- 1 Overview
- 2 Education in South Ossetia
- 3 Internet in South Ossetia
- 4 Copyright law in South Ossetia
- 5 OER Initiatives in South Ossetia
- 6 References
South Ossetia (Ossetic: Хуссар Ирыстон, Khussar Iryston; Russian: Южная Осетия, Yuzhnaya Osetiya; Georgian: სამხრეთ ოსეთი, Samxret Oseti) is a disputed region and partly recognized state in the Caucasus, located in the territory of the South Ossetian Autonomous Oblast within the former Georgian Soviet Socialist Republic of the Soviet Union. The Republic of South Ossetia declared its independence from Georgia in 1990. A number of wars ensued but the de facto situation is that South Ossetia is independent of Georgia even though most countries do not recognise the country. Nicaragua, Russia, Venezuela and Nauru do recognise South Ossetia as an independent republic. Georgia does not recognize South Ossetia's existence as a political entity, and considers most of its territory a part of the Shida Kartli region within Georgian sovereign territory. South Ossetia is separated by the mountains from the more populous North Ossetia which is fully part of Russia. Its population is around 70,000. Its capital is Tskhinvali, with a population of around 40,000. South Ossetia struggles economically. Its GDP was estimated at US$ 15 million (US$ 250 per capita) in a work published in 2002. Employment and supplies are scarce. It depends for electricity on a cable to North Ossetia. The majority of the population survives on subsistence farming. Virtually the only significant economic asset that South Ossetia possesses is control of the Roki Tunnel that used to link Russia and Georgia, from which the South Ossetian government reportedly obtains as much as a third of its budget by levying customs duties on freight traffic. In 2007, only 7 factories were functioning compared with over 20 a few years before. In 2009, it was reported that most of the production facilities are standing idle and are in need of repairs. Even successful factories have a shortage of workers, are in debt and have a shortage of working capital. The South Ossetian authorities are planning to improve finances by boosting the local production of flour and thus reducing the need for flour imports. For this purpose, the area planted with wheat was increased ten-fold in 2008 from 130 hectares to 1,500 hectares. The wheat harvest in 2008 was expected to be 2,500 tons of grain. The South Ossetian Agriculture ministry also imported some tractors in 2008, and was expecting delivery of more farm machinery in 2009.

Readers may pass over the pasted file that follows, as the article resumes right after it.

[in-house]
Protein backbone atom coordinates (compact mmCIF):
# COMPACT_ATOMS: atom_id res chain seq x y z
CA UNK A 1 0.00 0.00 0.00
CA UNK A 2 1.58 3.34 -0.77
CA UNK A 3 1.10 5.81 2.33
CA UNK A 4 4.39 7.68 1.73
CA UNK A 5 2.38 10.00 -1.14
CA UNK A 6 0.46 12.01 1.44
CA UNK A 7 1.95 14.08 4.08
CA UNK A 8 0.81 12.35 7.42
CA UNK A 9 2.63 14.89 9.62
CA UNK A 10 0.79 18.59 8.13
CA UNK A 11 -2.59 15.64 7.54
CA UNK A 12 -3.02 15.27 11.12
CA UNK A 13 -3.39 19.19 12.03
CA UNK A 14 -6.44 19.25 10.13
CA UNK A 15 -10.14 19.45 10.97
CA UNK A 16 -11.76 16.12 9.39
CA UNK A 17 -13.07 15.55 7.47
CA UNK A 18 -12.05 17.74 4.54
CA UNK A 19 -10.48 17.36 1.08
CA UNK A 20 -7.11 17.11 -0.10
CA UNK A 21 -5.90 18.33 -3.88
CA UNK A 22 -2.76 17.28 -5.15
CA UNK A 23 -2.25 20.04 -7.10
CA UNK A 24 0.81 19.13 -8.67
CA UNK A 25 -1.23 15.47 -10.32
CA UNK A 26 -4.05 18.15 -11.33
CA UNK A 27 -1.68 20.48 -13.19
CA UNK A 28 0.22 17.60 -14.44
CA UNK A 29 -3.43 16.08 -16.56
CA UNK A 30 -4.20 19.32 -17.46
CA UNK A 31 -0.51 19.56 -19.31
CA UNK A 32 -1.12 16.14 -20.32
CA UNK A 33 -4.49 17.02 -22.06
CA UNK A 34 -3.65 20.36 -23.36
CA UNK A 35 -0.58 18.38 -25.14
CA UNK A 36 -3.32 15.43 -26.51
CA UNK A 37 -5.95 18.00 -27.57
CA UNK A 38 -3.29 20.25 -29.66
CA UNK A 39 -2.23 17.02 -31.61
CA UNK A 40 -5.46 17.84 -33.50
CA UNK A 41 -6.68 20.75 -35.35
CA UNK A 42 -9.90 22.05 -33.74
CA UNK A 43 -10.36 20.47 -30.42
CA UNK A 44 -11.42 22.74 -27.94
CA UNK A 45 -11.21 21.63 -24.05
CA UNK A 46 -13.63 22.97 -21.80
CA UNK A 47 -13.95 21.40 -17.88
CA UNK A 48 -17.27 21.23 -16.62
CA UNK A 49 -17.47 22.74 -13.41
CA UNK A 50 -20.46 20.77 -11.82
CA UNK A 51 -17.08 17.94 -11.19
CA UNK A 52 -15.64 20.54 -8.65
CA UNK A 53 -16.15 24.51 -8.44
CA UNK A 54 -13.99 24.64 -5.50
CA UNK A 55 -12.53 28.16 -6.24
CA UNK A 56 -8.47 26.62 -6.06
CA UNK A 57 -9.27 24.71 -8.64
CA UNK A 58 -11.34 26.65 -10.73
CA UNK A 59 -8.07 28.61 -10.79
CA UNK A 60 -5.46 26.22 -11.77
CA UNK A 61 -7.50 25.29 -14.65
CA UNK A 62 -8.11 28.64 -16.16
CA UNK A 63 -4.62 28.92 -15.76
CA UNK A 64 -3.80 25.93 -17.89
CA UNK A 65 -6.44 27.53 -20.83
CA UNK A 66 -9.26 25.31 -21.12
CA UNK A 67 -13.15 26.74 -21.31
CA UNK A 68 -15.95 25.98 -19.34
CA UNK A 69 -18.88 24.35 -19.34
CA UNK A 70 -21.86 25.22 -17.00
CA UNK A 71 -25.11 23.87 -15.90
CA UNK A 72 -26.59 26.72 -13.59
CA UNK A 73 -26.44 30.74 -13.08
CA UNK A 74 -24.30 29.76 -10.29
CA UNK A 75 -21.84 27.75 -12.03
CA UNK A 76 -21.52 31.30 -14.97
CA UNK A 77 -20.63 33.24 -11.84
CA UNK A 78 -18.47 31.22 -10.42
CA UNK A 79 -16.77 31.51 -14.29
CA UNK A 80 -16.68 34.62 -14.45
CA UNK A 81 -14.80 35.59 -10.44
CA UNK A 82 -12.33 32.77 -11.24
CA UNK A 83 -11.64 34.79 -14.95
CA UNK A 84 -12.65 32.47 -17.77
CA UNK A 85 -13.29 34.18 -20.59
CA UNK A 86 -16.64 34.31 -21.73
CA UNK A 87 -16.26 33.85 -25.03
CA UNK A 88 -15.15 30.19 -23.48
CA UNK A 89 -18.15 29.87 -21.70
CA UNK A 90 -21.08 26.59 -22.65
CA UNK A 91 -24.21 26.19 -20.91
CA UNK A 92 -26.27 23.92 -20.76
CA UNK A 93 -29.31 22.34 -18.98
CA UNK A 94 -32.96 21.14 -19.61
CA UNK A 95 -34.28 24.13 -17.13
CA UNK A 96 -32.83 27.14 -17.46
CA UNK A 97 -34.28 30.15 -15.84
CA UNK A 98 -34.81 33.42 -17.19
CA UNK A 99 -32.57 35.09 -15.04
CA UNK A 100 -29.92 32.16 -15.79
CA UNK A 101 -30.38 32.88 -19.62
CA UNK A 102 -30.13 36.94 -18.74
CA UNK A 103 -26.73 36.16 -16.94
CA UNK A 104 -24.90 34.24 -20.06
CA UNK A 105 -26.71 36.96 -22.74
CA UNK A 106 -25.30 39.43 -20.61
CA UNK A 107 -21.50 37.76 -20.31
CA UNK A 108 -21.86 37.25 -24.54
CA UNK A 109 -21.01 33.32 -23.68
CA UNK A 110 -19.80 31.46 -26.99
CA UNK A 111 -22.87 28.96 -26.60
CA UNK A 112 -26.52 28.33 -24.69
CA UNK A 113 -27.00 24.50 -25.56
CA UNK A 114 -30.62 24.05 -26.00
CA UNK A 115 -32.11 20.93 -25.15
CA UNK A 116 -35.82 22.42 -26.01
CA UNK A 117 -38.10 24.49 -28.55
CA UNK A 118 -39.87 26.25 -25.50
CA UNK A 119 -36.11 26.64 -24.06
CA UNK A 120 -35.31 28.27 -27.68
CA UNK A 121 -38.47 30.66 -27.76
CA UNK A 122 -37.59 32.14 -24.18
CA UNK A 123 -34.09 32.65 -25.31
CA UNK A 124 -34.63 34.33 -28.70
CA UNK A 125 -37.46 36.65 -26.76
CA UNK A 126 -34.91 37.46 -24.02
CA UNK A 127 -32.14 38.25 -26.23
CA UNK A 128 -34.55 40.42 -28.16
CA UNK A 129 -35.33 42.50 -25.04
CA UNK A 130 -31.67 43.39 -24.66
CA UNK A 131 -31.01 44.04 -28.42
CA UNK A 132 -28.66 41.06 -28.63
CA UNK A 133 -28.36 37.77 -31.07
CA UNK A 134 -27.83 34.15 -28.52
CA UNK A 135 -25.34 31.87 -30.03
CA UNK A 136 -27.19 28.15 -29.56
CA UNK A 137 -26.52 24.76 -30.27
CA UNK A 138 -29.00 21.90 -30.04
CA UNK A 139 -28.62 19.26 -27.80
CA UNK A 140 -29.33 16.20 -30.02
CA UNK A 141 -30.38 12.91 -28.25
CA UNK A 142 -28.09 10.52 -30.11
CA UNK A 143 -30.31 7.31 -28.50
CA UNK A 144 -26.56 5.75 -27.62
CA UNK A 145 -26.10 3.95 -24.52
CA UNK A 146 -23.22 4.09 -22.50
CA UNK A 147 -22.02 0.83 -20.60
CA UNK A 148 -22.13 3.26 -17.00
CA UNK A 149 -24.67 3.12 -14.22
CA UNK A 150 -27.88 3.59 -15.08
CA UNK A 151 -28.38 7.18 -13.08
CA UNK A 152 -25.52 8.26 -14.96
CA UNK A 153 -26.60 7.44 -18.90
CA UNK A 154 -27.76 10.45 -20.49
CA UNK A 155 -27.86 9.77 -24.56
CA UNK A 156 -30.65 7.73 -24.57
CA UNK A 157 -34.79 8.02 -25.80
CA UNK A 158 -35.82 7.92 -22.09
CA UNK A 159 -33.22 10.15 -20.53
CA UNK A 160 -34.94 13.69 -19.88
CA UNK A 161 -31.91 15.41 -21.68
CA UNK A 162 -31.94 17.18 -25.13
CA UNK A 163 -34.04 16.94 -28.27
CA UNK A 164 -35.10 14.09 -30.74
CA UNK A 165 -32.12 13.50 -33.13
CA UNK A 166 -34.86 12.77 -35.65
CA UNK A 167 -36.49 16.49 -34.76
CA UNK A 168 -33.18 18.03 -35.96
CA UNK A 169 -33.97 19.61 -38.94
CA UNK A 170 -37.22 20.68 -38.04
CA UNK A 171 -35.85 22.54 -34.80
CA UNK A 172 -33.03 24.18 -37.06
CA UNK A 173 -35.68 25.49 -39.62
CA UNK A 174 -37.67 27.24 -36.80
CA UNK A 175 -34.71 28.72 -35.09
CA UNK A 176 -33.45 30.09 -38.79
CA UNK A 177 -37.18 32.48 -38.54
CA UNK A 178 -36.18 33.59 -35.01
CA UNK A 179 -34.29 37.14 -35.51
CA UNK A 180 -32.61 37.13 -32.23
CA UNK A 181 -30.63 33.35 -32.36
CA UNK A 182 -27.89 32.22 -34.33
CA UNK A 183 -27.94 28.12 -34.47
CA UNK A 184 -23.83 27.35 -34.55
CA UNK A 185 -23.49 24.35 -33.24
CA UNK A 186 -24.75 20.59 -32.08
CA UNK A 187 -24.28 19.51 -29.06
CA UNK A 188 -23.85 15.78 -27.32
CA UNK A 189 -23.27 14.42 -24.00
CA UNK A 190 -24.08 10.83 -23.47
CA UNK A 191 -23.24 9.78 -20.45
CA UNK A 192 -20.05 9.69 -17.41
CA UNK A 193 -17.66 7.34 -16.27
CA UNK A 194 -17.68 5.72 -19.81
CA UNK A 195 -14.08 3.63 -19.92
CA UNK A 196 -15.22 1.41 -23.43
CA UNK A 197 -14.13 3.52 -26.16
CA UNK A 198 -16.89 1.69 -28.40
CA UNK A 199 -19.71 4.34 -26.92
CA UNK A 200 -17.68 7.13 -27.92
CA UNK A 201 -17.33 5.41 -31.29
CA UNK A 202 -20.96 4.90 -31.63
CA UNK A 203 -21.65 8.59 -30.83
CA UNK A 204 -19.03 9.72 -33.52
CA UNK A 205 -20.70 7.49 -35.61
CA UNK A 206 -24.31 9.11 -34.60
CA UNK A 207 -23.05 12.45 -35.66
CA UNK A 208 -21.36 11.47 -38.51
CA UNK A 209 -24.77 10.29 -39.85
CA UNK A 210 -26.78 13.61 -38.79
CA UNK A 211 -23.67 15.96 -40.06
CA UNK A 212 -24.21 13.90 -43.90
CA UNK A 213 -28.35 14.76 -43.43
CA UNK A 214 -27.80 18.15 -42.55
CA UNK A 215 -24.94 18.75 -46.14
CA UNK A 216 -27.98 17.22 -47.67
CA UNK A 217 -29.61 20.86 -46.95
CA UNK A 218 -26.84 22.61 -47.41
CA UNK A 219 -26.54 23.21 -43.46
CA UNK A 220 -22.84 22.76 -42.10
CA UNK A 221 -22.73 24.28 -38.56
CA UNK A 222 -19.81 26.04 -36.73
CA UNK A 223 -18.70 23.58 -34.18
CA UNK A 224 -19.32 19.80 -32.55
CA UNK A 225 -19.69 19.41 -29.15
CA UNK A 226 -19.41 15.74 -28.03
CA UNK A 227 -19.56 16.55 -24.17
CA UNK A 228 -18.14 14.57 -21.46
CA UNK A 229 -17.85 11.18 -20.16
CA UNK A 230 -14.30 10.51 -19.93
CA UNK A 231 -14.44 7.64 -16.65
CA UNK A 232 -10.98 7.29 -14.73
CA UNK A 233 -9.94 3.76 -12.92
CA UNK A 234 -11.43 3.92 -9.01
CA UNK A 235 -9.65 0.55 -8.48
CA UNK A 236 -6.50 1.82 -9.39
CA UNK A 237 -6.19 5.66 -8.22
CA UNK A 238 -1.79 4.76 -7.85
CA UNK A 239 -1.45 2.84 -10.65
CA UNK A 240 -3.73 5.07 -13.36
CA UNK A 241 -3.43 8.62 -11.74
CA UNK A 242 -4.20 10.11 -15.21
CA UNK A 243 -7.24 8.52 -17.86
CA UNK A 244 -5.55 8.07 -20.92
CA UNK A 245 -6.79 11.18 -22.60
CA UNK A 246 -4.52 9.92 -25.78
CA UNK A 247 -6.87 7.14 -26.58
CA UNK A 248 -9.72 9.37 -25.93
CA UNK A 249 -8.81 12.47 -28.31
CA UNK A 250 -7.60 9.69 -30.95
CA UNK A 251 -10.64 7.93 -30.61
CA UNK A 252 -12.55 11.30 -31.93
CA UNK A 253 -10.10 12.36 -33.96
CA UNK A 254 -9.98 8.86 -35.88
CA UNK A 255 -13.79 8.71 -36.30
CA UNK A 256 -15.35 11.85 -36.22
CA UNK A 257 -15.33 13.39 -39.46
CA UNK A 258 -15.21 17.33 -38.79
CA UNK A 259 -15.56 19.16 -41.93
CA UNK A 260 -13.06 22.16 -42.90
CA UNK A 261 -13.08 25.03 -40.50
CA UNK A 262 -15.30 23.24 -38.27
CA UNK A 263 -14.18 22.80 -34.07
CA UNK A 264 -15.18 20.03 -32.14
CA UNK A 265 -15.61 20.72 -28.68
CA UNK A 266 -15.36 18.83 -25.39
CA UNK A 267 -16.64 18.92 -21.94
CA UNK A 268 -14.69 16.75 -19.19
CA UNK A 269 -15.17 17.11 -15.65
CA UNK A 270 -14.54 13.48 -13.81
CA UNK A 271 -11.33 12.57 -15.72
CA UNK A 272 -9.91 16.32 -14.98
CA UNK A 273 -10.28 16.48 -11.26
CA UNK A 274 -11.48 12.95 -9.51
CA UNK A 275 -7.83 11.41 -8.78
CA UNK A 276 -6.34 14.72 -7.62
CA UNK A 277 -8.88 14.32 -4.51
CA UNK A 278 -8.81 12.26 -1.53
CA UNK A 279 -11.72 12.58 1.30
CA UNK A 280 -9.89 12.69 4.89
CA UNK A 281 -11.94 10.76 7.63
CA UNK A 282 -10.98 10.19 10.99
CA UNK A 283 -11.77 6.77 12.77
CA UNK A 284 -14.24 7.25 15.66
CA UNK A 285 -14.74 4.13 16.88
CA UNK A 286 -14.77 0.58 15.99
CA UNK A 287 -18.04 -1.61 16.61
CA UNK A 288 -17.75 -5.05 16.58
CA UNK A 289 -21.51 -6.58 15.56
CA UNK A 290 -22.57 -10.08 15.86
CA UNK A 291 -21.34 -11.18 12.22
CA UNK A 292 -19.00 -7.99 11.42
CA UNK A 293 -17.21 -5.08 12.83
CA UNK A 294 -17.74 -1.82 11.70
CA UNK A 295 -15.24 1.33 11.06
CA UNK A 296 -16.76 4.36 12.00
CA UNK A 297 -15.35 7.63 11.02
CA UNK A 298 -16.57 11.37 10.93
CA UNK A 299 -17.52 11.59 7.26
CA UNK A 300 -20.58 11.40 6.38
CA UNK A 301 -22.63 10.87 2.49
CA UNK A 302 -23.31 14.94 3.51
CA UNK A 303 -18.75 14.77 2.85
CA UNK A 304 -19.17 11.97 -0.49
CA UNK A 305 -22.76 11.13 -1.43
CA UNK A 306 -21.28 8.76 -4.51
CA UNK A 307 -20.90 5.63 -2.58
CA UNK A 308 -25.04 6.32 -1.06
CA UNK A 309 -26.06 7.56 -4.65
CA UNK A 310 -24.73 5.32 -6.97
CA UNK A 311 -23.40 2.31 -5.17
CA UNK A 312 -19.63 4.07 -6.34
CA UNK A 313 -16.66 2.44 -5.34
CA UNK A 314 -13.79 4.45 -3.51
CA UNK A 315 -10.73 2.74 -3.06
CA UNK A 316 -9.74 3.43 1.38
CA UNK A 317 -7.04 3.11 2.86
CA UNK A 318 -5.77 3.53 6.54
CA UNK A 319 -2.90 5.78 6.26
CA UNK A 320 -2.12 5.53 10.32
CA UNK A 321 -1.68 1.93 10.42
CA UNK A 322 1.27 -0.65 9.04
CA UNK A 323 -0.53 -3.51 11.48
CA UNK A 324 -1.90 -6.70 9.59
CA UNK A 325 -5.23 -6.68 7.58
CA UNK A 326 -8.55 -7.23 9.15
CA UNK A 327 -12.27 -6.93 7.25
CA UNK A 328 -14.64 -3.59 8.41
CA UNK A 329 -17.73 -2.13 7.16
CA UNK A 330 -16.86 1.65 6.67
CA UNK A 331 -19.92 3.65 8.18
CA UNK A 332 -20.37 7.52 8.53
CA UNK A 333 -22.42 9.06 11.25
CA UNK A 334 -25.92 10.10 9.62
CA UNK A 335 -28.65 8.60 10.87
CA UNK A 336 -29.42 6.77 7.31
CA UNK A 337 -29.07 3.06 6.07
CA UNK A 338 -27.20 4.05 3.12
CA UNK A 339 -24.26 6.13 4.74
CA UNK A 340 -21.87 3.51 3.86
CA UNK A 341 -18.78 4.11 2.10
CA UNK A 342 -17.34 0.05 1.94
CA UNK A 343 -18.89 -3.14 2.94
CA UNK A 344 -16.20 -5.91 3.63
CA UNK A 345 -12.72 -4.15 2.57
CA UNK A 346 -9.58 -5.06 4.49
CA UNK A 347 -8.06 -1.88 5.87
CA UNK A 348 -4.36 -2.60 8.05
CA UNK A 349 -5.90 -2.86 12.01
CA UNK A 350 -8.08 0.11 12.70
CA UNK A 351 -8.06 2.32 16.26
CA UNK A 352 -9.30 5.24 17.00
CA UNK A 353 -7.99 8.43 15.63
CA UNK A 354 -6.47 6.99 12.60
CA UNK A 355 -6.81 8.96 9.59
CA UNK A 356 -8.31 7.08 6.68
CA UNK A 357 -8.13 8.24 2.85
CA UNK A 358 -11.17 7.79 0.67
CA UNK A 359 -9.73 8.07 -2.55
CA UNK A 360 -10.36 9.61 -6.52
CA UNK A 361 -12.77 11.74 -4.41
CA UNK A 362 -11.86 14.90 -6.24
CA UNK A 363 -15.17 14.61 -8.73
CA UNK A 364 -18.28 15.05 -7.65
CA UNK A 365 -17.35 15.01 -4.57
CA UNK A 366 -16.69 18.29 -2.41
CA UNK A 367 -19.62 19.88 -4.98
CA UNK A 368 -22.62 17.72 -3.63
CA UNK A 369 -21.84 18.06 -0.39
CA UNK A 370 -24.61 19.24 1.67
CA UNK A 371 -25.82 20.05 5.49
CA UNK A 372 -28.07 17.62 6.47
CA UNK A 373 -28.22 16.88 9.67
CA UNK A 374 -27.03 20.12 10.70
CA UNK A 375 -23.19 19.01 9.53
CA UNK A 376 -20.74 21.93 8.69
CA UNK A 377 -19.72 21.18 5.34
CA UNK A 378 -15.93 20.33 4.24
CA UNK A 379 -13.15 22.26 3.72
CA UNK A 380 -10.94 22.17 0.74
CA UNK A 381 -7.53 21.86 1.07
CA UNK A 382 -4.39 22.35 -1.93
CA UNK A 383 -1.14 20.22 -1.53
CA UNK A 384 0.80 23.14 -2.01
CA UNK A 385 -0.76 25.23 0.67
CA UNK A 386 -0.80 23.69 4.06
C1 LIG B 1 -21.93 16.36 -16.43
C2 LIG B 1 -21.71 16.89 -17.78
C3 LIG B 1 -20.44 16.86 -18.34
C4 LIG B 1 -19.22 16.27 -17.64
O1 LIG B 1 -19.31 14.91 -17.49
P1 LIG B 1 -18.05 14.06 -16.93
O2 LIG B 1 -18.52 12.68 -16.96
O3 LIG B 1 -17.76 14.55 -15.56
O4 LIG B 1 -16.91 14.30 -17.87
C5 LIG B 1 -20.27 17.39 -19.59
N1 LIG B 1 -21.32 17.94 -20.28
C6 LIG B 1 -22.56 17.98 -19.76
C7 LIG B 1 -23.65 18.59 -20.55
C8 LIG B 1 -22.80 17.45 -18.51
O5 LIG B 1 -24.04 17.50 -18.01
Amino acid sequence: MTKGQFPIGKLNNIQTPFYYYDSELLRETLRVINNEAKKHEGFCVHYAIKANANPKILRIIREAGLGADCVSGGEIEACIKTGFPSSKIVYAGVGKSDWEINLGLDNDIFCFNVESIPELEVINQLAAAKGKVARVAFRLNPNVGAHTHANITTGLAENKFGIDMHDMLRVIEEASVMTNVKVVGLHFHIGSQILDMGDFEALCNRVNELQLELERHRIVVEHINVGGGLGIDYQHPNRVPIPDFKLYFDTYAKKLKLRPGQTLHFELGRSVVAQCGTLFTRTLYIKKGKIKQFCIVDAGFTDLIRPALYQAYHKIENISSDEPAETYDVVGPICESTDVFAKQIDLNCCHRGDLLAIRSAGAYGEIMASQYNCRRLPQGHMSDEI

For further general information see Wikipedia:South Ossetia.
Education in South Ossetia
For a general description of education in South Ossetia see Education:South Ossetia.
For a description more focussed to e-learning see E-learning:South Ossetia.